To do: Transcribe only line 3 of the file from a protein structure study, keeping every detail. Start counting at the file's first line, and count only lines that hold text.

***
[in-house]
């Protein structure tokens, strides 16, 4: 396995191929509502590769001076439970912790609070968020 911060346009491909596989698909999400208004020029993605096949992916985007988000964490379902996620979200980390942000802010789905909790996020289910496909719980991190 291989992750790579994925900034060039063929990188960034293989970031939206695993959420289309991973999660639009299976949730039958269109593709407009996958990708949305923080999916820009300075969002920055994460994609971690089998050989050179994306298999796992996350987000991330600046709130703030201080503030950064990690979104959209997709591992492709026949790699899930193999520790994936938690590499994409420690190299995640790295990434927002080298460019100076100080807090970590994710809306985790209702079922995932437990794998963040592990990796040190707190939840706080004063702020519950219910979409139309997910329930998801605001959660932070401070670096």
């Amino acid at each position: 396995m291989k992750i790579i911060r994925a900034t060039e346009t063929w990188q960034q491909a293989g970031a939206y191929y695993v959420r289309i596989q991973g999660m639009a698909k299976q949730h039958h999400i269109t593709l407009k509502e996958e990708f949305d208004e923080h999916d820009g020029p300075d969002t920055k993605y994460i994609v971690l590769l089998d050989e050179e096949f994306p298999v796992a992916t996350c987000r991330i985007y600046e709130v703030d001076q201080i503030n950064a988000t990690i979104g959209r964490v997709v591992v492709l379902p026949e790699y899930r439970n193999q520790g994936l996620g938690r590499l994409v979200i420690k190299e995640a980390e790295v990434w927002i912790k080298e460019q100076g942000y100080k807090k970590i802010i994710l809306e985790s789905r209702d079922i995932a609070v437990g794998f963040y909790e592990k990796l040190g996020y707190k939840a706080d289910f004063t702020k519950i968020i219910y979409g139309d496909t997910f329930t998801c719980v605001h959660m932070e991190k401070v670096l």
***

């Amino acid at each position: 396995m291989k992750i790579i911060r994925a900034t060039e346009t063929w990188q960034q491909a293989g970031a939206y191929y695993v959420r289309i596989q991973g999660m639009a698909k299976q949730h039958h999400i269109t593709l407009k509502e996958e990708f949305d208004e923080h999916d820009g020029p300075d969002t920055k993605y994460i994609v971690l590769l089998d050989e050179e096949f994306p298999v796992a992916t996350c987000r991330i985007y600046e709130v703030d001076q201080i503030n950064a988000t990690i979104g959209r964490v997709v591992v492709l379902p026949e790699y899930r439970n193999q520790g994936l996620g938690r590499l994409v979200i420690k190299e995640a980390e790295v990434w927002i912790k080298e460019q100076g942000y100080k807090k970590i802010i994710l809306e985790s789905r209702d079922i995932a609070v437990g794998f963040y909790e592990k990796l040190g996020y707190k939840a706080d289910f004063t702020k519950i968020i219910y979409g139309d496909t997910f329930t998801c719980v605001h959660m932070e991190k401070v670096l």